Human Library organizers seek people to serve as 'books' at IUPUI event challenging intolerance

INDIANAPOLIS -- Organizers of a Human Library at IUPUI are recruiting 75 Indianapolis-area residents who have faced discrimination to become "books" at an event that will challenge stereotypes and prejudices through dialogue.

The IUPUI Human Library, a campus-funded Welcoming Campus Initiative, will take place from 11 a.m. to 7 p.m. Monday, April 2, at the Campus Center, 420 University Blvd.

People who would like to be a human book are asked to complete a form.

"The Human Library is a place where real people and their stories are 'on loan' to readers," said Andrea Copeland, associate professor and chair, Department of Library and Information Science at the Indiana University School of Informatics and Computing at IUPUI, and lead organizer of the event. "It's a place where difficult questions are expected, appreciated and answered."

The framework of a library is particularly appropriate, Copeland said: "People go to libraries in search of new knowledge. Usually, the knowledge vessel is a book. In this case, the knowledge vessel is a human."

People who would like to volunteer to serve as books must be at least 18 years old. They are asked to answer these questions:

  • Why would you want to be a book?
  • Which of the following types of discrimination have you faced based on your status? Age; disability; sex; genetic information; sexuality; national origin; pregnancy; race; religion; weight; social status; ethnicity; language spoken; occupation; physical health; mental health; lifestyle.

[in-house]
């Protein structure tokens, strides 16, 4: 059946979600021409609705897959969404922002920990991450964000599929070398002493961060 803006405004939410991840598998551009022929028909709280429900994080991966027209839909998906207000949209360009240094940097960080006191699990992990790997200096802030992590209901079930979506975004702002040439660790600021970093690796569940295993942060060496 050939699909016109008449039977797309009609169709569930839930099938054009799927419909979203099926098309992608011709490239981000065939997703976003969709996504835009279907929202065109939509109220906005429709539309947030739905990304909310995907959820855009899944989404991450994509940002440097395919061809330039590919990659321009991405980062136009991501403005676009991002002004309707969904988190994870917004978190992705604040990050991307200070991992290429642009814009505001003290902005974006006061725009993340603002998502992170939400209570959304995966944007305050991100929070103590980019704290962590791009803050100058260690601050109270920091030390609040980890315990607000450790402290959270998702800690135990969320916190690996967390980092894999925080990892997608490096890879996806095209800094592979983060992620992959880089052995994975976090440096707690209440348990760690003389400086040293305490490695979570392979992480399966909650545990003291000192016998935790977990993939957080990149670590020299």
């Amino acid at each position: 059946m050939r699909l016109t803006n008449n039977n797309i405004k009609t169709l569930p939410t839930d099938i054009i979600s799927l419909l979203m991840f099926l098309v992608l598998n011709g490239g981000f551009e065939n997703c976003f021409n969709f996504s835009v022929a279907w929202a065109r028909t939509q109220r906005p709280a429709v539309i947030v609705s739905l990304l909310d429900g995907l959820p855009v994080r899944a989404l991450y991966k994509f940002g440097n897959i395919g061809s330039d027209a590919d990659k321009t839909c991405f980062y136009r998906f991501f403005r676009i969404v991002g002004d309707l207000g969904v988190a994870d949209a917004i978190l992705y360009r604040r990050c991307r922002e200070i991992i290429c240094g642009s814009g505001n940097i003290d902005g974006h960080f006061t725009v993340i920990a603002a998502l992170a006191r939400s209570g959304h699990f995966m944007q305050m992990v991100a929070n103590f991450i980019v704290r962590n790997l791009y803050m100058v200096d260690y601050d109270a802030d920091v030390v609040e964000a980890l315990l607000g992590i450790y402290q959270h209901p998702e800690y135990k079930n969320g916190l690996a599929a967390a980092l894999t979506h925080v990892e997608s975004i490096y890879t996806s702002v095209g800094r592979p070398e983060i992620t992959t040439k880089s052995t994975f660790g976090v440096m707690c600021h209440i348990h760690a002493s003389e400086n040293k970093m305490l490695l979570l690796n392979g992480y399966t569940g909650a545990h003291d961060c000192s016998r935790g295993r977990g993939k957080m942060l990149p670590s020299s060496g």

• What would be the title of your book? And three possible chapters?

Human books will be expected to participate for at least two of the hours the Human Library will be open. When the human books are checked out, they will meet with a reader, or readers, for 30 minutes.

Volunteer human books will receive training on being a book, and readers will be given guidelines for respectful communication.

Students, faculty and staff from the School of Informatics and Computing, the School of Liberal Arts, University Library, and the Indianapolis Public Library are working together to develop the event.

A large media arts screen featuring information about some of the books and an online human book catalog are being developed to help visitors select which books they would like to check out. Each book title will have a word that illustrates the form of discrimination the human book will discuss.

Media Contact

Rich Schneider

IU Communications

Phone: 317-278-4564

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Cell: 317-371-9288

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Email: rcschnei@iu.edu

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